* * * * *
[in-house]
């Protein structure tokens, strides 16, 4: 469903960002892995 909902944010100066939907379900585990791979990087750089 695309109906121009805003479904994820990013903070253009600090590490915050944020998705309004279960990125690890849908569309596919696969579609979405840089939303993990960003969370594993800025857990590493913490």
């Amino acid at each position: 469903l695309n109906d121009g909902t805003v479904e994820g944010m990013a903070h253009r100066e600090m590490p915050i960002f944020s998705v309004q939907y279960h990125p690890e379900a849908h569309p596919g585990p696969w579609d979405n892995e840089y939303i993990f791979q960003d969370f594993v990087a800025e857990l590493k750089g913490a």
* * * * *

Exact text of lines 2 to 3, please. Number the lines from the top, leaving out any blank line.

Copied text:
């Protein structure tokens, strides 16, 4: 469903960002892995 909902944010100066939907379900585990791979990087750089 695309109906121009805003479904994820990013903070253009600090590490915050944020998705309004279960990125690890849908569309596919696969579609979405840089939303993990960003969370594993800025857990590493913490």
């Amino acid at each position: 469903l695309n109906d121009g909902t805003v479904e994820g944010m990013a903070h253009r100066e600090m590490p915050i960002f944020s998705v309004q939907y279960h990125p690890e379900a849908h569309p596919g585990p696969w579609d979405n892995e840089y939303i993990f791979q960003d969370f594993v990087a800025e857990l590493k750089g913490a």